Before you start to trade Forex you need to understand, your tolerance is to drawdowns or losses and this trading tip is all about this key point. While its not discussed much online and many traders never even think about it, understanding it and its impact is one of the keys to long term trading success.

In various experiments, traders have been given the exact same strategies to trade are monitored as they trade the strategy live in the markets. Keep in mind, the traders have the same strategies or rules so in theory, you would expect, these traders to produce the EXACT same results but this never happens.

Variation of Results with the Same Trading Strategy

At the end of the period some traders will make more money than others and some will be wiped out altogether. In the Turtle trading experiment – all the traders had the exact same rules and one of the Turtles Curtis Faith was trading it when it had a 70% drawdown (although it did eventually turn around into profit) while other traders stopped following the rules. Curtis Faith had a high tolerance to drawdown but other traders did not. Lets look at drawdown tolerance and in more detail, working out yours and how to follow a trading system with discipline.

Rational Decision Making v Impulsive Emotions

One of the most important traits of successful traders is to be able to make rational decisions while under pressure. In terms of trading the markets, the trader should be able to know, that decisions taken in relation to a set of rules have a high probability of a successful outcome and should be able to follow the rules to trading success but as we have seen earlier this doesn't happen as all traders have different tolerance to risk and drawdown.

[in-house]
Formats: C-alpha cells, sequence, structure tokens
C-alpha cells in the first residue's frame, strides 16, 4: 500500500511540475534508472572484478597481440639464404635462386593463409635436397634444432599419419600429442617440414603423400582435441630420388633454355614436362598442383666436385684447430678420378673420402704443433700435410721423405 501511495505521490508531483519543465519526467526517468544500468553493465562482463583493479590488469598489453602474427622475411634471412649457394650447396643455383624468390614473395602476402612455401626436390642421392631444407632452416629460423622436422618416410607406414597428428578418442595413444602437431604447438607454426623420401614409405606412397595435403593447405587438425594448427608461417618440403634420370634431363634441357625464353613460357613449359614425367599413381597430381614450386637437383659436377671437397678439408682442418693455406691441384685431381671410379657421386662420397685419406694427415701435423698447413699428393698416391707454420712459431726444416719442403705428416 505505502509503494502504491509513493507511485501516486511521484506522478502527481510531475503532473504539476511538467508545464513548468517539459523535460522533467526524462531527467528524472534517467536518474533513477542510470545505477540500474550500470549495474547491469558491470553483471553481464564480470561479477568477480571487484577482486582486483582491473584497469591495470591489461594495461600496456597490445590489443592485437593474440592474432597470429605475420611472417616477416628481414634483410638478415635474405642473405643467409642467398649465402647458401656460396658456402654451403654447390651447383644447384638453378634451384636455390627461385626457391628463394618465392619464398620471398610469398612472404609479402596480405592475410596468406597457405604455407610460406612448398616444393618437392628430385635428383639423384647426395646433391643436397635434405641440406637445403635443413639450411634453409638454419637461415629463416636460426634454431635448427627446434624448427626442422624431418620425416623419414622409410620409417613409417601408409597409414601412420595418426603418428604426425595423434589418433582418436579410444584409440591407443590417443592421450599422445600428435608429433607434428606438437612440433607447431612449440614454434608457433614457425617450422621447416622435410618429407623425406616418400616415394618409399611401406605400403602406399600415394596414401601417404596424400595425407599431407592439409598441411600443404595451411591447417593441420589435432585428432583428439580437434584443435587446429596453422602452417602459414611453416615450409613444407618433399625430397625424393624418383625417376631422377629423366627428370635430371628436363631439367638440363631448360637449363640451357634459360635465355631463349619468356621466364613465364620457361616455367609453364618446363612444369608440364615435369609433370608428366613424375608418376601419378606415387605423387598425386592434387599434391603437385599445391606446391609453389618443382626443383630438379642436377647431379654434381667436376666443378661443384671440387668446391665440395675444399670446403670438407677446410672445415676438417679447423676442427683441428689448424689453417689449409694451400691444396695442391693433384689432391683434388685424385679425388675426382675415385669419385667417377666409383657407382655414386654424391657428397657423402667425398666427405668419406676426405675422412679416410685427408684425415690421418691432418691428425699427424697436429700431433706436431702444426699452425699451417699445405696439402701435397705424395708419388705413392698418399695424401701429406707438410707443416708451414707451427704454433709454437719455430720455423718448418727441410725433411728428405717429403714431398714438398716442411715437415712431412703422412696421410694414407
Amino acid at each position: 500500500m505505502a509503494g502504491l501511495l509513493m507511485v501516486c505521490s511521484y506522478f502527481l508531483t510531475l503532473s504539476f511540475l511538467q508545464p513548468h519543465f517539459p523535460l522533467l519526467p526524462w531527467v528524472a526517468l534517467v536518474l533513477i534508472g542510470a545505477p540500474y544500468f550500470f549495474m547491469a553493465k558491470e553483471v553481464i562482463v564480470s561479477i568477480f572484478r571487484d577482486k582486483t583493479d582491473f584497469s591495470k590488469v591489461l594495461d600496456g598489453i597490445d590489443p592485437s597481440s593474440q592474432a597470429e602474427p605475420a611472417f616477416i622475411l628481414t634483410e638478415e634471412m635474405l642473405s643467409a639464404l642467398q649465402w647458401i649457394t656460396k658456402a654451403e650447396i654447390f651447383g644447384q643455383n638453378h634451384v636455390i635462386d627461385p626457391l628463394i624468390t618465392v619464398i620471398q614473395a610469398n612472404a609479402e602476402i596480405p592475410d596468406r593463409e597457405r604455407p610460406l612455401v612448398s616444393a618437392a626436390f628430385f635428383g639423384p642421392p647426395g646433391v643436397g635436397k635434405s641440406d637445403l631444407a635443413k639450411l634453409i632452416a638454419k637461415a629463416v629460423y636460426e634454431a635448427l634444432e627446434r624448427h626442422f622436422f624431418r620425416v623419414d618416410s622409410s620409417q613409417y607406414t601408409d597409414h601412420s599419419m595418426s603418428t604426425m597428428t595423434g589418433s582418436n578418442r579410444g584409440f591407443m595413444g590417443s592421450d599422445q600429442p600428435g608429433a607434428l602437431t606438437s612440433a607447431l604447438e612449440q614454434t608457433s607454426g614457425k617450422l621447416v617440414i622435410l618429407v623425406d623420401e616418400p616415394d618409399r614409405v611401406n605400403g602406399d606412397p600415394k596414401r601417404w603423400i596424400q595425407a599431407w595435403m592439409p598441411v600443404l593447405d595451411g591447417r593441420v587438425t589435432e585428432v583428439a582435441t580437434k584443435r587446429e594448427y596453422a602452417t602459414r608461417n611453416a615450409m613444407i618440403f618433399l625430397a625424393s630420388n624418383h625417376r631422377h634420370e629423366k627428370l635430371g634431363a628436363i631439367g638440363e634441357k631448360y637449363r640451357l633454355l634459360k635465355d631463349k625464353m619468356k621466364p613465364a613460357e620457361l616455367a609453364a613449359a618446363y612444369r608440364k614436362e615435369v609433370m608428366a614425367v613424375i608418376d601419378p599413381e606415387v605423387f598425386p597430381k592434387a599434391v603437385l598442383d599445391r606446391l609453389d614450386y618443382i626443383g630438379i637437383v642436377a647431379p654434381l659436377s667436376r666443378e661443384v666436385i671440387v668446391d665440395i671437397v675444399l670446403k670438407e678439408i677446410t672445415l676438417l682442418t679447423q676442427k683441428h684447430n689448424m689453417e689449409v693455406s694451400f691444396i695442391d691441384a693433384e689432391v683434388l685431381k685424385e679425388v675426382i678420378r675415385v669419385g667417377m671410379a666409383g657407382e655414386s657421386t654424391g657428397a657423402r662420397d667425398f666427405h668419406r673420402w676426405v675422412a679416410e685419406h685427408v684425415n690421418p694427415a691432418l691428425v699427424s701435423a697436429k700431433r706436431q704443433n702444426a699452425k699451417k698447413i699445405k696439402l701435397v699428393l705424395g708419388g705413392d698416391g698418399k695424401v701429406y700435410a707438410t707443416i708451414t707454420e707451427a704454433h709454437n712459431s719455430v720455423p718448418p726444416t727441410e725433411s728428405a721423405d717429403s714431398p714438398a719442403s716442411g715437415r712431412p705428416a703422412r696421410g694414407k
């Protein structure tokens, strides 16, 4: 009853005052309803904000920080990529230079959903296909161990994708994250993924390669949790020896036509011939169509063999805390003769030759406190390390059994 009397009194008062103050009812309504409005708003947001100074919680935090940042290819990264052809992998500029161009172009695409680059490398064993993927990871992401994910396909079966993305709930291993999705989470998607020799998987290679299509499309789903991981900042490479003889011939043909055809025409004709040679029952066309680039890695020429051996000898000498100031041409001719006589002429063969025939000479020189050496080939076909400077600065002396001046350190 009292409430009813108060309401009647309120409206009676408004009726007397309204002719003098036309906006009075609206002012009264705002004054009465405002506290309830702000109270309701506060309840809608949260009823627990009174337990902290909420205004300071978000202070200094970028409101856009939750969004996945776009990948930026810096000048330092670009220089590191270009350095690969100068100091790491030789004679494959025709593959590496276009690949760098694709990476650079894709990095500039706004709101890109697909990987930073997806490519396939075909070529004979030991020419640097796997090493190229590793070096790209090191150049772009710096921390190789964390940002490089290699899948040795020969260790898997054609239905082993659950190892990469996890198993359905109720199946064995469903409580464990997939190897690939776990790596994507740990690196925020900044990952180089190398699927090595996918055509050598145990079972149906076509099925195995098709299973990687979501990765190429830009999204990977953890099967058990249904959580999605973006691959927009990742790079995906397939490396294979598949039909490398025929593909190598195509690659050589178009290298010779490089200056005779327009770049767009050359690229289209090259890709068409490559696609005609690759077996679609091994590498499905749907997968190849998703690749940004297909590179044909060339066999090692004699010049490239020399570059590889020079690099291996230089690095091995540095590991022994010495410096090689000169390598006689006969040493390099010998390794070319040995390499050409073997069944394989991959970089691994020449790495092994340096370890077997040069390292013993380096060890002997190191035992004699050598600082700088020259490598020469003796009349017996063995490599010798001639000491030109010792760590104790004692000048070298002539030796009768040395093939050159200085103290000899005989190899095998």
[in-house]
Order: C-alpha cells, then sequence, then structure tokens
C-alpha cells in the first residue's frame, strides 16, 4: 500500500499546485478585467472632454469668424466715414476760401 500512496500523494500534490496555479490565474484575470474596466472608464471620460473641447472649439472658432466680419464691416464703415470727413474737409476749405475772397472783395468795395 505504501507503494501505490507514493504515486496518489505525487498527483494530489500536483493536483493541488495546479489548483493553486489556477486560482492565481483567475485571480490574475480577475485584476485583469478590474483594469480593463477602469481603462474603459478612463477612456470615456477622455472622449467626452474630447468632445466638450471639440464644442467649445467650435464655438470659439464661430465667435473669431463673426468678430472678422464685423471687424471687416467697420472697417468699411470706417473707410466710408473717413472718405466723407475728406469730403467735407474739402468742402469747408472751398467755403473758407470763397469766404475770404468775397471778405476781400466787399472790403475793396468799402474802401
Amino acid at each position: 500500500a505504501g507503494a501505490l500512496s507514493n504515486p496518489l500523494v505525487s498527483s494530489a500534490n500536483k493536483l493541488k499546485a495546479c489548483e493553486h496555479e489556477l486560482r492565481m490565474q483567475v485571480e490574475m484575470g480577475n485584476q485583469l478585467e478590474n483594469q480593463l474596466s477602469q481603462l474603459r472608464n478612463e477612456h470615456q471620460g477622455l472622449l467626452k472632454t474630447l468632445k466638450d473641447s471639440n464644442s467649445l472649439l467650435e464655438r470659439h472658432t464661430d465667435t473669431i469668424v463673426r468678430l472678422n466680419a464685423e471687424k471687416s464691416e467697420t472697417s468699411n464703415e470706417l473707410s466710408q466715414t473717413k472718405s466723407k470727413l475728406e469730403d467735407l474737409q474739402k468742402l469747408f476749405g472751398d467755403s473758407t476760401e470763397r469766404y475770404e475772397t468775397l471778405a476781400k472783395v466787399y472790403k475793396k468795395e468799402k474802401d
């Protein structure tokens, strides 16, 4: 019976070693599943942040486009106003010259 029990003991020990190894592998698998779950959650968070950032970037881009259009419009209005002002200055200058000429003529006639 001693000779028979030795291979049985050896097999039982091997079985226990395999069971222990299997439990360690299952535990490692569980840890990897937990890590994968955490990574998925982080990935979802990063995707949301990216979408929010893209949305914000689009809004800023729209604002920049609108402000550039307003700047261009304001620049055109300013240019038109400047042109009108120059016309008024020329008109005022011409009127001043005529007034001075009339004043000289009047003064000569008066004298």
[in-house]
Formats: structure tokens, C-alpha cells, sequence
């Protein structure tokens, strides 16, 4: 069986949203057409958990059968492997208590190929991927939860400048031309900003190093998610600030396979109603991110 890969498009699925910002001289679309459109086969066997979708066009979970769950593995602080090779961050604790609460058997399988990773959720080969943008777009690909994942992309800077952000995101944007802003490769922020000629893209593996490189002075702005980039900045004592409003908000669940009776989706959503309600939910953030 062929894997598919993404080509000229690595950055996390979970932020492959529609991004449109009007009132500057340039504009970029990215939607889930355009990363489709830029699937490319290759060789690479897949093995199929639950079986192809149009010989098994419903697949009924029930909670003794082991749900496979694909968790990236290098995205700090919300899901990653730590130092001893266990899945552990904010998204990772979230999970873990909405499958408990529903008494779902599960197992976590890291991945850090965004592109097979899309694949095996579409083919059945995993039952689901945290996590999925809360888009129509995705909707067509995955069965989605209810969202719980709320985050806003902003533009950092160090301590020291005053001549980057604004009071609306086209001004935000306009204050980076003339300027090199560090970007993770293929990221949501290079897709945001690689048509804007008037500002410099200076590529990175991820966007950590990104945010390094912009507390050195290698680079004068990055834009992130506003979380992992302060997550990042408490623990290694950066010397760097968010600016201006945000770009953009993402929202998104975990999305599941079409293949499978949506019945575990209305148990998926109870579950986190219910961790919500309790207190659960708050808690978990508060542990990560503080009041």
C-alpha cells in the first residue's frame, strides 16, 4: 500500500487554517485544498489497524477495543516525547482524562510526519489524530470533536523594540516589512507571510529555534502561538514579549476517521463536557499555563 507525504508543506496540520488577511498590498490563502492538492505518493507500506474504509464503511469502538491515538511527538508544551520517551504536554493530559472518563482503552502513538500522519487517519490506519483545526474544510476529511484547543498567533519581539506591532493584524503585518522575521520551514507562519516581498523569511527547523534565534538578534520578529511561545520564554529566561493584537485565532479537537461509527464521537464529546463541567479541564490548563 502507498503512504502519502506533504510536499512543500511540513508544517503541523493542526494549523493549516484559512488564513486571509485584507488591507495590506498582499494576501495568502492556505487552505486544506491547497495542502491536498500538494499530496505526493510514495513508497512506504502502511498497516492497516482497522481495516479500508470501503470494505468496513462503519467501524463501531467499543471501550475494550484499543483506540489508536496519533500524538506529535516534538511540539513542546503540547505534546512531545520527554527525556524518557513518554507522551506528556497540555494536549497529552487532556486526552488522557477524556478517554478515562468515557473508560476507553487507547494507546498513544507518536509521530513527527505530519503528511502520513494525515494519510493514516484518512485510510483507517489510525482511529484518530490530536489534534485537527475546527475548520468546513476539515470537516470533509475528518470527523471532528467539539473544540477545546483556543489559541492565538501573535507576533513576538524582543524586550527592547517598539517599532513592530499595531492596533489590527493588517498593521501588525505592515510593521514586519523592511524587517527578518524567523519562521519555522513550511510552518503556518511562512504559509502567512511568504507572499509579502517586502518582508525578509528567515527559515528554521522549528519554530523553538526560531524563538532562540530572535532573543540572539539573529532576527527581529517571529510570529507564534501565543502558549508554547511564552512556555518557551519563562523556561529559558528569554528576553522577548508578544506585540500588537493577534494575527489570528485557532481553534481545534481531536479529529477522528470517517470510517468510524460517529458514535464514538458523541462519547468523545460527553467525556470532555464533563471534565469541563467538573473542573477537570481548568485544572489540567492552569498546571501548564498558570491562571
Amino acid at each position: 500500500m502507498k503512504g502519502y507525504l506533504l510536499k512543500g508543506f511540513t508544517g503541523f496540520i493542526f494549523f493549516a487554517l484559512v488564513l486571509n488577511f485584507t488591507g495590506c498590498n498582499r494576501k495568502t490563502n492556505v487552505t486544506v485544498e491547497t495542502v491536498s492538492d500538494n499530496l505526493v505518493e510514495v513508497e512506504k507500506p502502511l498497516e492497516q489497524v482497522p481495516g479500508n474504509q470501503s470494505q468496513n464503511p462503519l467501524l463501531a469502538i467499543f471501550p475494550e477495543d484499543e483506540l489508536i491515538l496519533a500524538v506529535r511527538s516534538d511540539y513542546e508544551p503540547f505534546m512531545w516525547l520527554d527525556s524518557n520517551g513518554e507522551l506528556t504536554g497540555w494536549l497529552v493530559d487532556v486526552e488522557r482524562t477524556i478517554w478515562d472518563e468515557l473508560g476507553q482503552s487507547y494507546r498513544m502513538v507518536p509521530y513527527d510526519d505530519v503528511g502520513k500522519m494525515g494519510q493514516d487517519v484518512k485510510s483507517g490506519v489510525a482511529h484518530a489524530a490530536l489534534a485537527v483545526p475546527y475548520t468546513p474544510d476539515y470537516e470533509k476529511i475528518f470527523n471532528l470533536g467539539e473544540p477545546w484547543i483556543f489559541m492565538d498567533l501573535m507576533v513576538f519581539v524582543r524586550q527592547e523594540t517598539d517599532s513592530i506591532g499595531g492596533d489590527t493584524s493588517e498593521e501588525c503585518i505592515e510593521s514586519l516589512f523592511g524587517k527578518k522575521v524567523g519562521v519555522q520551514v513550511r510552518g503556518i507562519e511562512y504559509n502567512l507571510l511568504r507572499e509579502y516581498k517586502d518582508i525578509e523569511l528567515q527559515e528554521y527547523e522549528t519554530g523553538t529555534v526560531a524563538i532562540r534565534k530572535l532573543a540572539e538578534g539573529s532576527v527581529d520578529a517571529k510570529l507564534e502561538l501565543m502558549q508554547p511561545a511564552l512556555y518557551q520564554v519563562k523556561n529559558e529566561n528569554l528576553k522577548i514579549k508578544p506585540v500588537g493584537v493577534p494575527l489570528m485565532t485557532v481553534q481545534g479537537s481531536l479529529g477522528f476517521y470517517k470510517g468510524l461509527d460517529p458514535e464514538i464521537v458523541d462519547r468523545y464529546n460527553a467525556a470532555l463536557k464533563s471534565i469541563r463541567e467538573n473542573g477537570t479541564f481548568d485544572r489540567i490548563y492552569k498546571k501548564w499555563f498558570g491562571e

The reason for this is we are not purely rational beings, we are also emotional and these two sides of our nature conflict, when we enter the real world of trading currency markets for profit. Money brings out the worst of emotions in people and this is especially true, when their under pressure to make money or expect, to make high returns on their trading signals. As soon as, a trading signal is entered in the market, the trader will feel the emotions of of fear and greed which can start to influence him in terms of following his trading strategy.

When this happens decisions are not rational not based on rational rules of a trading strategy but based on our emotional instinct which brings fear which is when a trader wants to preserve equity and greed, when he wants to maximize gains.

Drawdown Tolerance – Why Traders Underestimate It

When traders come to trade they fall into two groups there are those who believe that trading is easy and draw downs don't really happen or if they do there small and recovery to profit is quick and those who see a drawdown on paper see the number but don't realize how much impact it will have on them, when they trade the markets real time.